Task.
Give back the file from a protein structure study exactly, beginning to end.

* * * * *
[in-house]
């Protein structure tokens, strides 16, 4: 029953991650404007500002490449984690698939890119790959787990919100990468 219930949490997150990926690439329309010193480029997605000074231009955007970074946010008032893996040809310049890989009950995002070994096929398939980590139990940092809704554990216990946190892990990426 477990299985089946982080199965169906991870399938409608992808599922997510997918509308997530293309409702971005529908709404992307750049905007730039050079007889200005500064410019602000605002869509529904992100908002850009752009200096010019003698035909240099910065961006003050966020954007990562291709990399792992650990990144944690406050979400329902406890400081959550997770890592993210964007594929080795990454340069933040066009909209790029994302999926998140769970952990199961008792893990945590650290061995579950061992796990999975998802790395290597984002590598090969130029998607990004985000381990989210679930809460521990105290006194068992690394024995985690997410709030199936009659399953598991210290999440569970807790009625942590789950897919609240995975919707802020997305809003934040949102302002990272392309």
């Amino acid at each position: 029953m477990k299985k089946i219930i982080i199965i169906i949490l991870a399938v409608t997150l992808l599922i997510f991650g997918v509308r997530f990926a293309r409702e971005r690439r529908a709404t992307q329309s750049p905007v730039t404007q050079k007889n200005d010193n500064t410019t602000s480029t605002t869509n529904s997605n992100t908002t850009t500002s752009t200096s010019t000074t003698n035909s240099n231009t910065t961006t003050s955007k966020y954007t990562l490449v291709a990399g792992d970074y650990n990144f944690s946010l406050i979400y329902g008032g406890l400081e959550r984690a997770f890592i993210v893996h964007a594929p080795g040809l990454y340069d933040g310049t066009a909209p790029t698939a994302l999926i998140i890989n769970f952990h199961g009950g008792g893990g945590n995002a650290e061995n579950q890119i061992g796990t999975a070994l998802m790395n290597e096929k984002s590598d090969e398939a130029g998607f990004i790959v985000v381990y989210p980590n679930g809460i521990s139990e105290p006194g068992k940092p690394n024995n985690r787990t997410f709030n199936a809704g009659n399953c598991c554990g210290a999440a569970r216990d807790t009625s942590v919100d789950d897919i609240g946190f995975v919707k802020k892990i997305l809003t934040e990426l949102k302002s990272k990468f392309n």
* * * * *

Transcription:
[in-house]
């Protein structure tokens, strides 16, 4: 029953991650404007500002490449984690698939890119790959787990919100990468 219930949490997150990926690439329309010193480029997605000074231009955007970074946010008032893996040809310049890989009950995002070994096929398939980590139990940092809704554990216990946190892990990426 477990299985089946982080199965169906991870399938409608992808599922997510997918509308997530293309409702971005529908709404992307750049905007730039050079007889200005500064410019602000605002869509529904992100908002850009752009200096010019003698035909240099910065961006003050966020954007990562291709990399792992650990990144944690406050979400329902406890400081959550997770890592993210964007594929080795990454340069933040066009909209790029994302999926998140769970952990199961008792893990945590650290061995579950061992796990999975998802790395290597984002590598090969130029998607990004985000381990989210679930809460521990105290006194068992690394024995985690997410709030199936009659399953598991210290999440569970807790009625942590789950897919609240995975919707802020997305809003934040949102302002990272392309």
């Amino acid at each position: 029953m477990k299985k089946i219930i982080i199965i169906i949490l991870a399938v409608t997150l992808l599922i997510f991650g997918v509308r997530f990926a293309r409702e971005r690439r529908a709404t992307q329309s750049p905007v730039t404007q050079k007889n200005d010193n500064t410019t602000s480029t605002t869509n529904s997605n992100t908002t850009t500002s752009t200096s010019t000074t003698n035909s240099n231009t910065t961006t003050s955007k966020y954007t990562l490449v291709a990399g792992d970074y650990n990144f944690s946010l406050i979400y329902g008032g406890l400081e959550r984690a997770f890592i993210v893996h964007a594929p080795g040809l990454y340069d933040g310049t066009a909209p790029t698939a994302l999926i998140i890989n769970f952990h199961g009950g008792g893990g945590n995002a650290e061995n579950q890119i061992g796990t999975a070994l998802m790395n290597e096929k984002s590598d090969e398939a130029g998607f990004i790959v985000v381990y989210p980590n679930g809460i521990s139990e105290p006194g068992k940092p690394n024995n985690r787990t997410f709030n199936a809704g009659n399953c598991c554990g210290a999440a569970r216990d807790t009625s942590v919100d789950d897919i609240g946190f995975v919707k802020k892990i997305l809003t934040e990426l949102k302002s990272k990468f392309n």